Effect of Naming on Haptic Memory in Children and Adults

Trevor CessnaUniversity of Cincinnati, Cincinnati, Ohio, USA
Shealan McAlisterUniversity of Cincinnati, Cincinnati, Ohio, USA
Heidi KloosUniversity of Cincinnati, Cincinnati, Ohio, USA
Robert FrankOhio University, Athens, Ohio, USA

Abstract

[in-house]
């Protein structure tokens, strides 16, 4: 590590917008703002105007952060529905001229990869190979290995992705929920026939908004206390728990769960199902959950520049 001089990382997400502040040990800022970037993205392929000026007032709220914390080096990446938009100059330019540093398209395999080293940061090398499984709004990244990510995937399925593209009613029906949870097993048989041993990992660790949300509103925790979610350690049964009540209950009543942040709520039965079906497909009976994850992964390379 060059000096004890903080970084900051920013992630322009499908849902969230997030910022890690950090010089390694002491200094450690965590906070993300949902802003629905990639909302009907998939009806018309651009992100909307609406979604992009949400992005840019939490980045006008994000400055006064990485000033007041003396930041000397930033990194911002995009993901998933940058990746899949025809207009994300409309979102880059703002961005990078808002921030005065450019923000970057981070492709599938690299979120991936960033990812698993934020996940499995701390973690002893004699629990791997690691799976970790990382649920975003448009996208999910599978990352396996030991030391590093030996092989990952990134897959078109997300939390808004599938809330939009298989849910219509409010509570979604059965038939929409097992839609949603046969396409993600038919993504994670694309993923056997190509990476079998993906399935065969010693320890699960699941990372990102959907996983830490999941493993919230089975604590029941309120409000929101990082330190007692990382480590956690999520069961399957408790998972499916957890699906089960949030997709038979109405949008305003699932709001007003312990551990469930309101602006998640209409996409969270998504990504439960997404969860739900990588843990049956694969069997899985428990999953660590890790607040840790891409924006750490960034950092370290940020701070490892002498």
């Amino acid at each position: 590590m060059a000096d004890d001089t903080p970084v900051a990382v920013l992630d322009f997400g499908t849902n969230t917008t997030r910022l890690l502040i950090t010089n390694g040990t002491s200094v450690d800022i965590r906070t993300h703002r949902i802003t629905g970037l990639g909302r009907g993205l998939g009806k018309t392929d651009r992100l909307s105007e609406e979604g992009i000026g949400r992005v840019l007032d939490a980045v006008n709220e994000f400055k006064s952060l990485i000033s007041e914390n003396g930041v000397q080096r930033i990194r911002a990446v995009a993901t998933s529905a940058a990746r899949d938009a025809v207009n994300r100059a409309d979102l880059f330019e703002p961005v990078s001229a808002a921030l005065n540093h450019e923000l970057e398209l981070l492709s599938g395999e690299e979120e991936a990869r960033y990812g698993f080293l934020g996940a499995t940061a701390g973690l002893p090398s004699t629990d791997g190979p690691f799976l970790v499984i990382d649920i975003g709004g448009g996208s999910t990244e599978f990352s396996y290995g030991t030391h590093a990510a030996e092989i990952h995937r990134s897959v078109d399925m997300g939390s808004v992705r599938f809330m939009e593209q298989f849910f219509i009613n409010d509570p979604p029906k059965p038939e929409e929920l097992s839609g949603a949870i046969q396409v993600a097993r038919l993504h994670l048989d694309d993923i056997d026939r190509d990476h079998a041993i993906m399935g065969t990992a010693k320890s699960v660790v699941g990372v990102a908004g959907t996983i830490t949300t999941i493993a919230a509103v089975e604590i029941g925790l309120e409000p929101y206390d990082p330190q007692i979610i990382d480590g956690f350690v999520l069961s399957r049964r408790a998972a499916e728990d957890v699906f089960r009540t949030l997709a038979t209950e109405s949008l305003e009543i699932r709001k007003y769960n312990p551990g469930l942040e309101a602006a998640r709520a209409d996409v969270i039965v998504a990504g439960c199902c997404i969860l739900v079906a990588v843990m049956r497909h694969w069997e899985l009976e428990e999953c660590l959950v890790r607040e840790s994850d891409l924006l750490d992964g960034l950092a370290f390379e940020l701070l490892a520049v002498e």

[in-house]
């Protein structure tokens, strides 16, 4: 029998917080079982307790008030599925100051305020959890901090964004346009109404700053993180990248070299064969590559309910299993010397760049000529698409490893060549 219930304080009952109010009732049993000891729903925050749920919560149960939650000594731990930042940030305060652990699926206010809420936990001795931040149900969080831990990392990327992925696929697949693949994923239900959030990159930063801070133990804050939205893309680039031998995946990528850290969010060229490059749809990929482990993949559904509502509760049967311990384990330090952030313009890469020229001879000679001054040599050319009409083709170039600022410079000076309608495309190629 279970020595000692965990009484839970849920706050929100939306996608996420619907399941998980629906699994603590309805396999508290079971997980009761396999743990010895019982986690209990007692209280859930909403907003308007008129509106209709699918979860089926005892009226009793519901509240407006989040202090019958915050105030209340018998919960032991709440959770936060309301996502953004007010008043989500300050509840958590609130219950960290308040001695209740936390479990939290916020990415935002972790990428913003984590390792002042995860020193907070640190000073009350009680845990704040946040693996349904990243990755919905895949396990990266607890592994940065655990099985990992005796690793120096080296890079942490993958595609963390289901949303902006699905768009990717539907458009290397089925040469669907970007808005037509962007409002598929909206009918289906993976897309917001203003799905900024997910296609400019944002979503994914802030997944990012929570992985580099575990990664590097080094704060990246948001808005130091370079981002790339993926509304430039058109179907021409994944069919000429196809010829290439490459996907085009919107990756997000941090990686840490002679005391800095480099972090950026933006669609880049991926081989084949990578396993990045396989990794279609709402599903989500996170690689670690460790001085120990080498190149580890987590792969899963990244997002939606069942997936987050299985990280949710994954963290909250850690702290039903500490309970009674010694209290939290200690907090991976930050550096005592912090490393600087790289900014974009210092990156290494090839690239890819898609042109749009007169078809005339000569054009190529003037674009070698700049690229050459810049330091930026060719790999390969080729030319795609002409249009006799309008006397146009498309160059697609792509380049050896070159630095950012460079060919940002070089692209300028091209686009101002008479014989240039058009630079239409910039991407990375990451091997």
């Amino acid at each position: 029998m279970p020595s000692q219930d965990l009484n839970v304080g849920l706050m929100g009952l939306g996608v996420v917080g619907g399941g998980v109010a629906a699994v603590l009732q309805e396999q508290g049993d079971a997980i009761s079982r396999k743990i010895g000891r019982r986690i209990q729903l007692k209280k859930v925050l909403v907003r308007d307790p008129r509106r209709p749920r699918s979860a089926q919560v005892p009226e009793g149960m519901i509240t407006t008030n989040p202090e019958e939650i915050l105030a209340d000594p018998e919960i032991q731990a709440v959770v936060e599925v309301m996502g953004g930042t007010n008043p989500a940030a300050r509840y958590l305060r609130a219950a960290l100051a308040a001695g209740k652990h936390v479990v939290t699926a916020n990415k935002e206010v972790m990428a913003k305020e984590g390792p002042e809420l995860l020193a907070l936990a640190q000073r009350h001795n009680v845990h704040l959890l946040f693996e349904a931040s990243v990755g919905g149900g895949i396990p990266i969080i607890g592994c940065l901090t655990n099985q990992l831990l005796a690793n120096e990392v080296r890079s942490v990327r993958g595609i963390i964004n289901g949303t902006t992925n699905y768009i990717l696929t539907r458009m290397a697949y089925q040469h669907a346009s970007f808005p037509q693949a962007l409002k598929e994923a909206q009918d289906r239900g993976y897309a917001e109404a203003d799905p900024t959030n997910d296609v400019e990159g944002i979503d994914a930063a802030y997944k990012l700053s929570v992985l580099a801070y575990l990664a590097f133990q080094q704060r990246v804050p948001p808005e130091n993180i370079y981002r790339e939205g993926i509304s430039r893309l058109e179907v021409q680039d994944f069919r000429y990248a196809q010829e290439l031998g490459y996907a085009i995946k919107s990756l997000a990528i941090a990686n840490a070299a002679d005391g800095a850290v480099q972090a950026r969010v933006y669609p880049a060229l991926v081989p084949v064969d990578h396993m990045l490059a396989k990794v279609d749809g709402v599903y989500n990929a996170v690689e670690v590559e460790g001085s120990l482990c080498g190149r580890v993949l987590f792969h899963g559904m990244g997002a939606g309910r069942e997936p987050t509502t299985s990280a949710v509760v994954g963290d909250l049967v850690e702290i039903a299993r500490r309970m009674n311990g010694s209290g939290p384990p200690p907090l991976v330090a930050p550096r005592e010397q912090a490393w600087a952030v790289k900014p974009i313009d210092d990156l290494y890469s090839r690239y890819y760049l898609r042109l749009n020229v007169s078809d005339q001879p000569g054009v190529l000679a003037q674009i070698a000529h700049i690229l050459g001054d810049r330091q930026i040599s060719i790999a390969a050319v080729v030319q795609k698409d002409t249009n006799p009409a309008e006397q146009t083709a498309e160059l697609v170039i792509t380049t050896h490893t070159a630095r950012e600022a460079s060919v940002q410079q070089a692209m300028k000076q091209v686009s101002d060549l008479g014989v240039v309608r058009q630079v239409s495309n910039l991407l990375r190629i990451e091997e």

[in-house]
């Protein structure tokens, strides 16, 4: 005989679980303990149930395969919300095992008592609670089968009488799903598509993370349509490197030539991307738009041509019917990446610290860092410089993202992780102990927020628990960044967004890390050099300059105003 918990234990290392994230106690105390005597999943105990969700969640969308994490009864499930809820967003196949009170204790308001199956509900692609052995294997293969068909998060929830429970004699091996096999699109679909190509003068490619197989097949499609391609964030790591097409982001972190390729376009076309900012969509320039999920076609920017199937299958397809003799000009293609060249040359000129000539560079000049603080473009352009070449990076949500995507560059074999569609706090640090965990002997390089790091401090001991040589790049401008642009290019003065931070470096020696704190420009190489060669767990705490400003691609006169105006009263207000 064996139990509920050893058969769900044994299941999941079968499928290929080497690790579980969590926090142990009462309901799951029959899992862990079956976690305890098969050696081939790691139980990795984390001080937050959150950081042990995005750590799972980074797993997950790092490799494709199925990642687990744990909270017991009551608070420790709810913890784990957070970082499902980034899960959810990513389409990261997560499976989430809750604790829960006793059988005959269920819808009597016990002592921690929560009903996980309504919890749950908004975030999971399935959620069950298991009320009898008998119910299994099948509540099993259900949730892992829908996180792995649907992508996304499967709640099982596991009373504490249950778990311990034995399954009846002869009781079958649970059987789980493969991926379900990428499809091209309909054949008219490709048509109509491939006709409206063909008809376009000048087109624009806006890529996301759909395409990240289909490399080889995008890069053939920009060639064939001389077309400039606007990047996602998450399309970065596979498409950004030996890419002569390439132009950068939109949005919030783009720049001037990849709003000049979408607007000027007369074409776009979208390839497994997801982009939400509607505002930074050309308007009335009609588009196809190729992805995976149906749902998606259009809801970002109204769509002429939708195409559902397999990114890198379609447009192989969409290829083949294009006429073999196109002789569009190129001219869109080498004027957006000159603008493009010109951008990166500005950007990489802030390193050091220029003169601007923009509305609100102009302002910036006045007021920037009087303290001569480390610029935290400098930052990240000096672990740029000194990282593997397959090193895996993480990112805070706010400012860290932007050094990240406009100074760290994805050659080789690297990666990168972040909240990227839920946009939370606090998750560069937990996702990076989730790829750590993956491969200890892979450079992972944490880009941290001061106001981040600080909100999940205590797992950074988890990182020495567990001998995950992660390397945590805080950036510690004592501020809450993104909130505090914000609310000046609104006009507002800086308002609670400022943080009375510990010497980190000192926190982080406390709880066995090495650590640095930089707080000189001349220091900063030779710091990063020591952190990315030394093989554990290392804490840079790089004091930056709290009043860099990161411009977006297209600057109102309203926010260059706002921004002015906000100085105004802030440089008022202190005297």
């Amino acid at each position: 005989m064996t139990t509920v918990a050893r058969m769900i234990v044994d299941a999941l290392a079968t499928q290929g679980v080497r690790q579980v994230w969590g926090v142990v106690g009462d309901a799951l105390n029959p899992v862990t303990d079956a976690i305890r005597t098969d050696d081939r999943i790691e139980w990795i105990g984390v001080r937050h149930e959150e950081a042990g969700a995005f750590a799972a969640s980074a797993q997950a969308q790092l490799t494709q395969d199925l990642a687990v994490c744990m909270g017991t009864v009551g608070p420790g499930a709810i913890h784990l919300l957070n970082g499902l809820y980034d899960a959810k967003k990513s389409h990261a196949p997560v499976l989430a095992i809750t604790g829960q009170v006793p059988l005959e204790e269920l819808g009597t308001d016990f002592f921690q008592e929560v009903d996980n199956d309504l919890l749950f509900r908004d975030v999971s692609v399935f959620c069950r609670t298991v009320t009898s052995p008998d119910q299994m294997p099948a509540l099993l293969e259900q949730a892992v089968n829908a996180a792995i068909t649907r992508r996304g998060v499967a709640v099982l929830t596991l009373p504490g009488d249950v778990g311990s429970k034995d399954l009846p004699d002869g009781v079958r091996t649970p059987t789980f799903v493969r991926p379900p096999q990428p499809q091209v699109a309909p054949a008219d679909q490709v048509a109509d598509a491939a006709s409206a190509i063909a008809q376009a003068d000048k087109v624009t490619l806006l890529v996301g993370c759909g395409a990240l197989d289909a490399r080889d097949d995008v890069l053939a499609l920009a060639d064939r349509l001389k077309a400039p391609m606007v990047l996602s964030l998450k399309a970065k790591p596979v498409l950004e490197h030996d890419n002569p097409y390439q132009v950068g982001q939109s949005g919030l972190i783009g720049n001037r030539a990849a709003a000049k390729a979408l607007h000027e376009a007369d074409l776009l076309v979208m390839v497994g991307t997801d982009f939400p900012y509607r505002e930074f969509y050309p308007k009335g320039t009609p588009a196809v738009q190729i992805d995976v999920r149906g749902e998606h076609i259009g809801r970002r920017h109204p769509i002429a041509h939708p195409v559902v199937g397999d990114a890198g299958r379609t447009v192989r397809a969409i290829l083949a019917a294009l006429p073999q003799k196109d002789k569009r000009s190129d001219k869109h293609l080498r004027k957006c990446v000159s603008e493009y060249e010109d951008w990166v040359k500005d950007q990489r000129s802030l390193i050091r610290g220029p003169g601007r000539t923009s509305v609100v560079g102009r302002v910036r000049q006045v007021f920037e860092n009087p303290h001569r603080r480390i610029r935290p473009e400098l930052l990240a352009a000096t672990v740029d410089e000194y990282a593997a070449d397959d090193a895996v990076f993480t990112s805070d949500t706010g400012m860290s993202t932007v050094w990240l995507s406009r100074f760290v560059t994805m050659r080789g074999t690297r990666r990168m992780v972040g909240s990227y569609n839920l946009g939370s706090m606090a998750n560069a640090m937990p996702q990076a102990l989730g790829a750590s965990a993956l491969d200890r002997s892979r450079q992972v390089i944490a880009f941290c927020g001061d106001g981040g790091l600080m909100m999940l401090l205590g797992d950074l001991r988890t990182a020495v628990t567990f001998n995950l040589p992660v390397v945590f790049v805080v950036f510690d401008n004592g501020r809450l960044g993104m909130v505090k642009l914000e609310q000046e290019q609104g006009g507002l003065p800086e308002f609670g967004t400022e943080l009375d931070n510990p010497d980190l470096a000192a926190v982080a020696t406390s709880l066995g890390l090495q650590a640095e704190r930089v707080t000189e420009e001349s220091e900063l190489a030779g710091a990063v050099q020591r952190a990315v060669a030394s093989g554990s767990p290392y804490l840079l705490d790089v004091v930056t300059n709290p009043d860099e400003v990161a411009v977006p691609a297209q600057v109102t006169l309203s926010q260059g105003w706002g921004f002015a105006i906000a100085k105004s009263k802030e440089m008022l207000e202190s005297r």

Recollection of events can be improved with the use of active strategies. In the current study, we examined if naming could serve as a mnemonic device for both children and adults to remember shapes that they explored haptically. Participants either named the shape during the encoding phase (naming condition), or they determined the “likability” of the shape (liking condition). During the retrieval phase, participants had to trace shapes again. Here, the task was to name each shape and to determine whether they remember tracing it previously. Results showed that memory performance was significantly better for adults than for children. More importantly, while there was no difference in memory performance between conditions, naming consistency was found to be the best individual predictor of correct recognition memory performance. Findings are discussed in the context of the developmental similarity and differences between haptic and olfactory memory.

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